Social Media can expose children to inappropriate content, subject them to cyber bullying or make them targets of predators and stalkers. Children can put themselves and their families at risk.
We have put together a list of things that you can do to help keep your children, your family, and yourself safe on Social Media.
Engage in open discussion
Promote open and calm discussion about your child's experiences on the Internet. If they fear they will be blamed or punished for their online mistakes, they are more likely to hide a problem or try and fix it themselves, potentially making it a lot worse. If they feel comfortable coming to you with their experiences, you will be able to intervene before a problem escalates or they expose themselves to danger.
Meet minimum age requirements
The minimum age to open an account on Facebook, Twitter, Instagram, Pinterest, Tumblr, Kik, and Snapchat is 13. For Vine, Tinder, it’s 17. YouTube requires account holders to be 18, but a 13-year-old can sign up with a parent’s permission. Despite these clearly stated and published age restrictions, large and growing numbers of children 12 and under are using social media networks, often with their parent’s knowledge and consent.
You don’t have to conduct a study to know that young kids under 13 are flocking to sites like Instagram, for example, to post and share photos, and to collect likes from their friends. Instagram tries to make it difficult for young kids to sign up by providing a birthday picker that doesn’t let a new user select an age under 13. Regardless, kids easily make up fake birthdays and use their parents iTunes account to download Instagram to their own devices.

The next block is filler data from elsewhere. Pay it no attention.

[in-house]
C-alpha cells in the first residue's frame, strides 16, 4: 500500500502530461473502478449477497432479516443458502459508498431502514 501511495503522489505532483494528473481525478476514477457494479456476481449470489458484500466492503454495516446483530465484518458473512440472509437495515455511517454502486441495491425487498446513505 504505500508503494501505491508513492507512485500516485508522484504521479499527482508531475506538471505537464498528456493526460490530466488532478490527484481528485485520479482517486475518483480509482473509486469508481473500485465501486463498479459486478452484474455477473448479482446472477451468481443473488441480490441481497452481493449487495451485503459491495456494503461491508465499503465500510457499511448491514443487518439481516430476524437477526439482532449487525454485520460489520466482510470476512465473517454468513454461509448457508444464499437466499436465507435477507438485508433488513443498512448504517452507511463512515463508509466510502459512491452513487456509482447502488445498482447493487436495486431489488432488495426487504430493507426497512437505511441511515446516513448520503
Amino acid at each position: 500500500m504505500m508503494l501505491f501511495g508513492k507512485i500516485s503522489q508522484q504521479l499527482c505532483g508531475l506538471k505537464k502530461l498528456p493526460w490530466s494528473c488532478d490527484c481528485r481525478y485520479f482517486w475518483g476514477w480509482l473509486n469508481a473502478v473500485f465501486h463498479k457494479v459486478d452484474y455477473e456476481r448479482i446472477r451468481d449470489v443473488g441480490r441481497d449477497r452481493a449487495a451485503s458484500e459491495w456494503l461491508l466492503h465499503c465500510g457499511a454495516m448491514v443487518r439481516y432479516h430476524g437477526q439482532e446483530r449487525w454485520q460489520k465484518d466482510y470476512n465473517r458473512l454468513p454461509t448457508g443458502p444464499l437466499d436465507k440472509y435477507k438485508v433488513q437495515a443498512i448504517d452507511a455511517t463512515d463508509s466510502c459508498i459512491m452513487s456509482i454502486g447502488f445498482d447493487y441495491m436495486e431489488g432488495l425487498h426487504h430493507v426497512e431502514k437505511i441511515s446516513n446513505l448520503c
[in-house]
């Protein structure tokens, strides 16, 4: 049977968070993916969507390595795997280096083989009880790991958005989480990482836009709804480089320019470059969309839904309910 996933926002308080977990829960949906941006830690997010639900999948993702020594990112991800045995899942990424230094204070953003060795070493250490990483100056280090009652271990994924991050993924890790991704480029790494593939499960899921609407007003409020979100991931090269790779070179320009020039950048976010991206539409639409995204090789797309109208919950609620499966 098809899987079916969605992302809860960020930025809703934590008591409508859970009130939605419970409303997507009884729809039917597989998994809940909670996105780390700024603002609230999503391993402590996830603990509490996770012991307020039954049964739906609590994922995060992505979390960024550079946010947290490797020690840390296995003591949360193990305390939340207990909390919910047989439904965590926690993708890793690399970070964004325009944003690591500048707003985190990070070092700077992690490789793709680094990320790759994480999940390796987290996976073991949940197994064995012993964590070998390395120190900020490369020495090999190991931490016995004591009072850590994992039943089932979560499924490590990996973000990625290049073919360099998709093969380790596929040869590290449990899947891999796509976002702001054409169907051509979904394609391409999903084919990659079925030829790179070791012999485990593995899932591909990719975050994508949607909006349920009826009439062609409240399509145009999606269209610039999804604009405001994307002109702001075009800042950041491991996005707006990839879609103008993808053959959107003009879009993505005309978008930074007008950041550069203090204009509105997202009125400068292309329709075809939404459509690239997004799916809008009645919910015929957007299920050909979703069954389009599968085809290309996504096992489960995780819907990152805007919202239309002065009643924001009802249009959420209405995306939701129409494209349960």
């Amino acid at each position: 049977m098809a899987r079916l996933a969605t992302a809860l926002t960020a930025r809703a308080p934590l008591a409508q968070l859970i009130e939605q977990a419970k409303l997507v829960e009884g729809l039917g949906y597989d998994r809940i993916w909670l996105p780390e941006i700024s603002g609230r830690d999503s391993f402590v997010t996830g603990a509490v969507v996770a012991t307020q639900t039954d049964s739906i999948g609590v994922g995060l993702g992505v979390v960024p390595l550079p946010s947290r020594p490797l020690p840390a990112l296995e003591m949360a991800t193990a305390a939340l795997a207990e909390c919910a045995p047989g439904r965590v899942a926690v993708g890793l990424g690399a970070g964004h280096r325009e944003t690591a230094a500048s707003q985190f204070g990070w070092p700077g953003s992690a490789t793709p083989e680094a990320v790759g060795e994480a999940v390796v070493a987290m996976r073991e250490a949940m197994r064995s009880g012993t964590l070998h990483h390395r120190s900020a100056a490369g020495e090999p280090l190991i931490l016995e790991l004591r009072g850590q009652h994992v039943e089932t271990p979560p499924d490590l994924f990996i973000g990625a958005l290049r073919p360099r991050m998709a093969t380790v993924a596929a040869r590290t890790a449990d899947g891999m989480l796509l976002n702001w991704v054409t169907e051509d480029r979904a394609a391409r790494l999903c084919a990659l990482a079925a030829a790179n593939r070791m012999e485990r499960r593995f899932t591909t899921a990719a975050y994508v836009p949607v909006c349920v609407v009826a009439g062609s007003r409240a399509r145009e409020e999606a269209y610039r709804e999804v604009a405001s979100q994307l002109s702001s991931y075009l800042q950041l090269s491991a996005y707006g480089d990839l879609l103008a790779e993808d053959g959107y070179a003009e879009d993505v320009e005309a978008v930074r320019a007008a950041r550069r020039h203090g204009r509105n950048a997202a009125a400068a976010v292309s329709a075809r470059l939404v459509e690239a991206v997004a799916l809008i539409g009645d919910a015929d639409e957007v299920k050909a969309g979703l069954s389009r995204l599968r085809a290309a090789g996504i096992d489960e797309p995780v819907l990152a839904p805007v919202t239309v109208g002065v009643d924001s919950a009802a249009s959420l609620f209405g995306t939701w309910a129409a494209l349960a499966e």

Teach respect for others
Being considerate of others means not just treating them with respect and kindness but also respecting their privacy and their rights. It’s about taking the time to think about how our actions will affect others and doing the right thing.
Information is not easily removed.
Everything you post on the Internet is permanent. I think many people incorrectly assume that when they remove something from Facebook, or a website, the information is no longer accessible. Not so. Many websites store all this history, and websites like Google allow you to peer back in time and view a website as it existed years ago.
Coach your children to be very, very careful about how they portray themselves online. Social networking is very powerful, and it is here to stay. In fact, it will continue to permeate more and more of our daily activities (especially the younger generations). However, social networking can also be an albatross for the rest of your life if not handled prudently.
Share less detail
That photo you took and uploaded with your GPS phone or camera can reveal the exact location of where it was taken (known as geo-tagging). Also, every time you join a social network, fill in a profile, blog, share a video, send a tweet, or post a comment, you create a digital footprint that is both permanent and potentially public.
It’s very important that you review all the privacy settings of all your social media accounts. Here’s a rundown of what you can do on the current Facebook site: